1. Parasite, by South Korean auteur Bong Joon Ho, has been described by the director as a “comedy without clowns and a tragedy without villains.” It’s about class struggle, between the rich and the poor, which is just as real in Korea as it is in North America. It’s also about families and love and death. When the film is released, I’ll analyze it but what I can say now is: go and see Parasite. It’s funny and sad and ironic. Parasite deservedly won the Palme d’Or at Cannes.
2. The Traitor is a docu-drama made by one of Italy’s most distinguished auteurs, Marco Bellochio, who first hit the festival circuit in 1965 with the savagely dark Fists in the Pocket, a film that fit that angry era perfectly. After a lifetime of controversial radical films, he has created at the age of 79, a tough story about the Italian government’s ferocious attack on the Mafia, which started in the Eighties and took decades to resolve.
Based on facts from an extraordinary legal campaign that took decades to unfold, The Traitor is enlivened by Bellochio’s stylish direction and a charismatic performance by Pierfrancesco Favino as Tommaso Buscetta, the highest ranked Italian Cosa Nostra to turn state’s evidence against the Mafia. I’ll go into more details when the film is released but TIFF goers should definitely enjoy this intelligent real-life thriller.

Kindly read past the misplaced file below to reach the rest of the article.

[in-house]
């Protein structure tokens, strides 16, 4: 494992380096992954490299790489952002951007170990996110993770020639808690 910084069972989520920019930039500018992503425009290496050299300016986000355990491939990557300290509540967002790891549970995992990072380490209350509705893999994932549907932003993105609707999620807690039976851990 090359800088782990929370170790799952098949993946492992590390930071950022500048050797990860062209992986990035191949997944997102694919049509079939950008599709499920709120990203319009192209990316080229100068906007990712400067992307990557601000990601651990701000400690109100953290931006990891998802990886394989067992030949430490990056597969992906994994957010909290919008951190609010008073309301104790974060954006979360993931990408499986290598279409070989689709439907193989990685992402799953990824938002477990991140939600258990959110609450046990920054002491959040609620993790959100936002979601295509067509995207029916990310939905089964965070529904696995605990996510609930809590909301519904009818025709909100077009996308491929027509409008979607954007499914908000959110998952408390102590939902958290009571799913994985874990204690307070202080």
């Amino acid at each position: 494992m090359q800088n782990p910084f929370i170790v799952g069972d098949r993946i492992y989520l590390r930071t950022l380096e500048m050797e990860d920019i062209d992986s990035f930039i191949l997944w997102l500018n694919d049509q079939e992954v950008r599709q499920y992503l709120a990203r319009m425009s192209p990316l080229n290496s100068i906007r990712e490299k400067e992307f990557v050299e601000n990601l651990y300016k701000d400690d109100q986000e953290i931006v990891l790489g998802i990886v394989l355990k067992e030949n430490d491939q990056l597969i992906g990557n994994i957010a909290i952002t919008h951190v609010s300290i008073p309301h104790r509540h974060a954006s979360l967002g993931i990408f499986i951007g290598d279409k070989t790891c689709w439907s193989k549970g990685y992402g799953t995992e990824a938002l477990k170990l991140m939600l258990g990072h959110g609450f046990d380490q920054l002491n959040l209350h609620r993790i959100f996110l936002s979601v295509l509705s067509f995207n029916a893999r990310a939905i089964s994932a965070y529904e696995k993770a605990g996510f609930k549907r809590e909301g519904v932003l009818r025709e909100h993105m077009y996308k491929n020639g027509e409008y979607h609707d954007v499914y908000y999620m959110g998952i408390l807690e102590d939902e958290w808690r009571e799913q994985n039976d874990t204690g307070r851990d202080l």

3. This is Not a Movie is the latest documentary by Yung Chang, who is famous for his debut feature Up the Yangtze, about Western tourism and the devastation of a famous river.
Robert Fisk, the controversial Middle East correspondent for Britain’s The Independent, is the subject of Yung’s film. He’s an extraordinary journalist, who has covered the Irish “time of troubles” in the Seventies, the Soviet-Afghan War, the Israel-Arab conflict (in the Eighties and ongoing), the war in Kosovo, the invasion of Hussein’s Iraq and the Arab Spring. His main beat in recent years is the Syrian Civil War.